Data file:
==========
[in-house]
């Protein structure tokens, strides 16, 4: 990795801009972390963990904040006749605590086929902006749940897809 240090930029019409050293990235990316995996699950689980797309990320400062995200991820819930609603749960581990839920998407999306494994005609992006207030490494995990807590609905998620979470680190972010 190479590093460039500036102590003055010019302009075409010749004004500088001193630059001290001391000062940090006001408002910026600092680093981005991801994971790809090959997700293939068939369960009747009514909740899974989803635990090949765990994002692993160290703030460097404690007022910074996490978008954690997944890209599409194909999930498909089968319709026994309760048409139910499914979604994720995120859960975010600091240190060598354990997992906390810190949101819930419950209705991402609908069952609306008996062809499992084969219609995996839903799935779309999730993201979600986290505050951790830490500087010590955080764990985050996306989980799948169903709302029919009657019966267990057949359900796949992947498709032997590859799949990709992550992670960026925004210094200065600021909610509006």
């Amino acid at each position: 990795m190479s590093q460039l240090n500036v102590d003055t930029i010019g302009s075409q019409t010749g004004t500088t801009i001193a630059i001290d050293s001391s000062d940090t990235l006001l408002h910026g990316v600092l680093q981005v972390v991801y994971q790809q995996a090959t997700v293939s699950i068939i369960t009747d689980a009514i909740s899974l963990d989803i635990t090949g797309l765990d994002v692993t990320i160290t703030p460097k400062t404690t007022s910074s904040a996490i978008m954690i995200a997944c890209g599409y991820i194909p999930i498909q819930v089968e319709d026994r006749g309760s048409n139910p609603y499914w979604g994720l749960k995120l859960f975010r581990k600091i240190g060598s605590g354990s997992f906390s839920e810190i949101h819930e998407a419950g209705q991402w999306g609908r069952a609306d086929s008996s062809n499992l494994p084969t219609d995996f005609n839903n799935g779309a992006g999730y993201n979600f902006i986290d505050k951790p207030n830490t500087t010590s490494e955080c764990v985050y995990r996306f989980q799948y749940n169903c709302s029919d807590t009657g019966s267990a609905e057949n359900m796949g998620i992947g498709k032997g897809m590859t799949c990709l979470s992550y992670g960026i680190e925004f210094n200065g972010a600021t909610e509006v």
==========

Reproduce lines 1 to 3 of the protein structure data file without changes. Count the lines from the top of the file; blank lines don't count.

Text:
[in-house]
């Protein structure tokens, strides 16, 4: 990795801009972390963990904040006749605590086929902006749940897809 240090930029019409050293990235990316995996699950689980797309990320400062995200991820819930609603749960581990839920998407999306494994005609992006207030490494995990807590609905998620979470680190972010 190479590093460039500036102590003055010019302009075409010749004004500088001193630059001290001391000062940090006001408002910026600092680093981005991801994971790809090959997700293939068939369960009747009514909740899974989803635990090949765990994002692993160290703030460097404690007022910074996490978008954690997944890209599409194909999930498909089968319709026994309760048409139910499914979604994720995120859960975010600091240190060598354990997992906390810190949101819930419950209705991402609908069952609306008996062809499992084969219609995996839903799935779309999730993201979600986290505050951790830490500087010590955080764990985050996306989980799948169903709302029919009657019966267990057949359900796949992947498709032997590859799949990709992550992670960026925004210094200065600021909610509006």
């Amino acid at each position: 990795m190479s590093q460039l240090n500036v102590d003055t930029i010019g302009s075409q019409t010749g004004t500088t801009i001193a630059i001290d050293s001391s000062d940090t990235l006001l408002h910026g990316v600092l680093q981005v972390v991801y994971q790809q995996a090959t997700v293939s699950i068939i369960t009747d689980a009514i909740s899974l963990d989803i635990t090949g797309l765990d994002v692993t990320i160290t703030p460097k400062t404690t007022s910074s904040a996490i978008m954690i995200a997944c890209g599409y991820i194909p999930i498909q819930v089968e319709d026994r006749g309760s048409n139910p609603y499914w979604g994720l749960k995120l859960f975010r581990k600091i240190g060598s605590g354990s997992f906390s839920e810190i949101h819930e998407a419950g209705q991402w999306g609908r069952a609306d086929s008996s062809n499992l494994p084969t219609d995996f005609n839903n799935g779309a992006g999730y993201n979600f902006i986290d505050k951790p207030n830490t500087t010590s490494e955080c764990v985050y995990r996306f989980q799948y749940n169903c709302s029919d807590t009657g019966s267990a609905e057949n359900m796949g998620i992947g498709k032997g897809m590859t799949c990709l979470s992550y992670g960026i680190e925004f210094n200065g972010a600021t909610e509006v």